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Welfare reform’s silver-plated anniversary

Reflecting on the good and the bad of past poverty-relief efforts


Welfare reform’s silver-plated anniversary

In 1992 I came out with a book, The Tragedy of American Compassion, that received a lot of attention in 1995 after Newt Gingrich and the Republican majority in Congress embraced it. It provided historical support for limited welfare reform measures that President Bill Clinton reluctantly signed into law on Aug. 22, 1996. Tomorrow is its silver (more accurately, silver-plated) anniversary.

It’s bittersweet to look back at what seemed to be a growing social movement in the late 1990s, as George W. Bush campaigned on “compassionate conservatism.” The donor-popular magazine Philanthropy called Tragedy “one of eight books that changed America,” and Policy.com called it “one of the 50 most influential policy books of all time.” Not quite. It turned out to a blip.

After 9/11 the Bush administration pivoted from an emphasis on domestic concerns to a war presidency. Democrats, even as their party increasingly became a home for the wealthy, mocked the idea of a “compassionate” GOP, and some Republicans embraced a modern version of Social Darwinism. Compassionate Conservatism may be of interest to historians of the 1990s the way the New Chivalry and Single Tax movements are for the 1890s.

So, for the record, here are three presentations from October 1994 to December 1995 that were useful in the welfare reform debate. The first and third are columns not searchable online (our search engine brings up articles from mid-1996 onward) and the second is my Congressional testimony. I have left in some semi-colons (ugh).

Tough minds, warm hearts

In California, Texas, Florida, and other states, welfare reform is becoming a key campaign issue. Soundbites—“two years and out!”—are flying. The welfare structure is so corrupt that the temptation to play Lizzie Borden politics with it—“Lizzie Borden took an ax, and gave the system 40 whacks”—is hard to resist.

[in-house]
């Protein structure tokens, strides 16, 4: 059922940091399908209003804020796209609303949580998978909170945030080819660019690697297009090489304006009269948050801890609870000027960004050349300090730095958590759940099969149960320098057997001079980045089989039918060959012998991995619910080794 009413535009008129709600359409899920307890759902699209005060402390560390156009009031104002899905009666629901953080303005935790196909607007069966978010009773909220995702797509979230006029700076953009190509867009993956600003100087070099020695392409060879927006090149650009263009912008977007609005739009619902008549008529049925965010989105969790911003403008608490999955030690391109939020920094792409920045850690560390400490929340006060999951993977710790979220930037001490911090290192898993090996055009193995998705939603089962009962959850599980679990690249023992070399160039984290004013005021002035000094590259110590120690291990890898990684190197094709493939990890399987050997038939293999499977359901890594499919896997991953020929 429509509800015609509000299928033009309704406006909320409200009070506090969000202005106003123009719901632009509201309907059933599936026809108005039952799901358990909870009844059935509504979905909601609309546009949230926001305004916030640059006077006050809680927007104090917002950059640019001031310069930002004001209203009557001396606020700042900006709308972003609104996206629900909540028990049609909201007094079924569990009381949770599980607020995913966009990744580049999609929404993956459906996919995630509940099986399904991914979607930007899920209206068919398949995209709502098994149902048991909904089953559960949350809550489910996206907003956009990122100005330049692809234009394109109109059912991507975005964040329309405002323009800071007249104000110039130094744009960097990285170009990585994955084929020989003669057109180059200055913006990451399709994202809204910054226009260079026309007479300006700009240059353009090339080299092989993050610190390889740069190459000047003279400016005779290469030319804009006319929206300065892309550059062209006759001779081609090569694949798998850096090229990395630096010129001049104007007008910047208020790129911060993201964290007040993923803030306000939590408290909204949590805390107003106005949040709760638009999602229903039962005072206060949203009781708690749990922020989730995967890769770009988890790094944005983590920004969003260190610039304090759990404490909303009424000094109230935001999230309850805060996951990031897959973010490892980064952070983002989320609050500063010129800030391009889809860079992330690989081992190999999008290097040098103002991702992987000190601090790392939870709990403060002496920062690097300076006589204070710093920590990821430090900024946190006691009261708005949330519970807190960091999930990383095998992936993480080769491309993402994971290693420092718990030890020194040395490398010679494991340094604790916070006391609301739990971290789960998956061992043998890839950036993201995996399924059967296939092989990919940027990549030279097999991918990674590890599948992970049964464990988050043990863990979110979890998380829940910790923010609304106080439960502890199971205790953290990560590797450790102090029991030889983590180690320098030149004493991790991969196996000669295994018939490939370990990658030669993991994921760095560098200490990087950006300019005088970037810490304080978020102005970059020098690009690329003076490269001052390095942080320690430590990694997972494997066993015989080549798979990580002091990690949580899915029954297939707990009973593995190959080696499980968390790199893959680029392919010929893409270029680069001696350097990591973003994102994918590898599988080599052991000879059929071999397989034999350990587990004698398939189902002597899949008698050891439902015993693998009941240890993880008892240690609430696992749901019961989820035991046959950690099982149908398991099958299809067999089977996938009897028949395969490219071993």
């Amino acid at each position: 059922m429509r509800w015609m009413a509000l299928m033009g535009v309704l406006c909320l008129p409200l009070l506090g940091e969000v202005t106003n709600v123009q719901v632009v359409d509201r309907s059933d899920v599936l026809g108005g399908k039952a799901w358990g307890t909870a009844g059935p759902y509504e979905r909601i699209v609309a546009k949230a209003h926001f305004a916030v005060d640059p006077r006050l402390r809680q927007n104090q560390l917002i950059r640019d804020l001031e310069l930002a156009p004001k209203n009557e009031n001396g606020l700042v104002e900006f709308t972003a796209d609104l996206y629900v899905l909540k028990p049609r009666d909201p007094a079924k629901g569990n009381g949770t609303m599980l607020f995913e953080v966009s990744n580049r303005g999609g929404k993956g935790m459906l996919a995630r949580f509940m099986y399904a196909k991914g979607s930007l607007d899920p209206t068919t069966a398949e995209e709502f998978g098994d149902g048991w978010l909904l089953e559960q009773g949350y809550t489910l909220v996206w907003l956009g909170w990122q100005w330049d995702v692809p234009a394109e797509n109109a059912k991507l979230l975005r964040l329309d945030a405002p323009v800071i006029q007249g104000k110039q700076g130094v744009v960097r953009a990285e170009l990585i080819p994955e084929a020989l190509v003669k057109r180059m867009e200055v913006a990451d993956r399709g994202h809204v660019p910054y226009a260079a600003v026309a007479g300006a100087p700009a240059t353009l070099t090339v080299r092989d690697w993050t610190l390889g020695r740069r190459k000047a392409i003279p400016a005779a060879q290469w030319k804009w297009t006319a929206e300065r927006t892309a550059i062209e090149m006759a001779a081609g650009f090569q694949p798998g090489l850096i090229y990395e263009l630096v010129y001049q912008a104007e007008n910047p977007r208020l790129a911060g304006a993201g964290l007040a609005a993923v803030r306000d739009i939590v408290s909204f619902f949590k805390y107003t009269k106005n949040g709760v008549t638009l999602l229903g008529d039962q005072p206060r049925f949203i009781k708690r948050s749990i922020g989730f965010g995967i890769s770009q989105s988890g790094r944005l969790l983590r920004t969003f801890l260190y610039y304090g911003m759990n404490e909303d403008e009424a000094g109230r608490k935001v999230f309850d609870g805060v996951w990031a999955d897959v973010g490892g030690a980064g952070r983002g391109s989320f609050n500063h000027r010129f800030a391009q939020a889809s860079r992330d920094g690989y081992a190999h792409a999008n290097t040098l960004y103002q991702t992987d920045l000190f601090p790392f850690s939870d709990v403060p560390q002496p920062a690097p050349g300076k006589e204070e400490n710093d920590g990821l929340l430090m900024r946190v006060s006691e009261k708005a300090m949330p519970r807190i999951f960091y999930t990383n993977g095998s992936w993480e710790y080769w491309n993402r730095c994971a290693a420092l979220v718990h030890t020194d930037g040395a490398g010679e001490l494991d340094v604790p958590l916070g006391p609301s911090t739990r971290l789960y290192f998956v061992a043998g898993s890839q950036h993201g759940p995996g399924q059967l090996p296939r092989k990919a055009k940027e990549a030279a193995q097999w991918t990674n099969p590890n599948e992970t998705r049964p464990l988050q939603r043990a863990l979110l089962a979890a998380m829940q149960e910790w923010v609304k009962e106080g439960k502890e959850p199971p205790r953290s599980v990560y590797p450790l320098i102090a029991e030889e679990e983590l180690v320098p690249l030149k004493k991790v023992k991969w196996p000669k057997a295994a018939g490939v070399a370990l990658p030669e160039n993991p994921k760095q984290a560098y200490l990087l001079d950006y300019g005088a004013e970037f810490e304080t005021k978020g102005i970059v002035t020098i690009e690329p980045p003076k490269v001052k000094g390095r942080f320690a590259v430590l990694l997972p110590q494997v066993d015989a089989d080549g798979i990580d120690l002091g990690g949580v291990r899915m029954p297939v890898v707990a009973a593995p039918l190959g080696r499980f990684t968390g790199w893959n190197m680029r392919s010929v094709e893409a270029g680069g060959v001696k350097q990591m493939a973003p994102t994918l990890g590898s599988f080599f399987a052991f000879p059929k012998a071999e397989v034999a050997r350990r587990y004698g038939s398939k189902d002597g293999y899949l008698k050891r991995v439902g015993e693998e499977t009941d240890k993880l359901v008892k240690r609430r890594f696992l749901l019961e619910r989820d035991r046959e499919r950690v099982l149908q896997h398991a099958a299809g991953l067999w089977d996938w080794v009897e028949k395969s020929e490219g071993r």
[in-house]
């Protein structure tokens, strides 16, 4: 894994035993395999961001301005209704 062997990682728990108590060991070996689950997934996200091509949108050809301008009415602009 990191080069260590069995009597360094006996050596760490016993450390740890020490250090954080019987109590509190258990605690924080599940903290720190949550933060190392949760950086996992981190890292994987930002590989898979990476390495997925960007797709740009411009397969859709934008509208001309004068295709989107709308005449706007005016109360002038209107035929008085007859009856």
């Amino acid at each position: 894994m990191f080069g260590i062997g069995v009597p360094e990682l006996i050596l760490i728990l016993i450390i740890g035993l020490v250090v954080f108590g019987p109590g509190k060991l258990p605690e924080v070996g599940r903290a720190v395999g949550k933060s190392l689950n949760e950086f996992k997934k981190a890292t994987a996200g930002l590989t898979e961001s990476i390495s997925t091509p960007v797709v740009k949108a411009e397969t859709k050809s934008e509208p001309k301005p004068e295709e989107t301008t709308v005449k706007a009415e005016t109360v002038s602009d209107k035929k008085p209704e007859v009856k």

If Republicans win big next month, they will have the brawn to swing the ax; Bill Clinton, unless he is willing to alienate his liberal core, will keep pushing the cosmetic changes he already has proposed; the result will be either nothing or a compromise that leaves everyone frustrated. Next year, then, will be an opportune time to propose a radical Christian alternative, one that will not win immediate acceptance but could have legs—if some young Republican congressmen lead the way toward a church-based and community-based effective anti-poverty system.

Since a book I wrote on poverty-fighting, The Tragedy of American Compassion, has been getting some attention lately, I had dinner in Washington recently with three of those congressmen who are involved with welfare reform. All three are professing Christians; all three have their hearts in the right place; all three were asking the right question: “What Biblical principles should be brought to bear on welfare reform?”

That led us into conversation about the religious underpinnings of our current system. In essence, theological universalists early in this century argued, “If anyone goes to hell, then God is unfair.” Later in this century, when the federal government became our new god, advocates of what I call social universalism began to say, “If anyone is poor, then Government is unfair.” Welfare became an entitlement.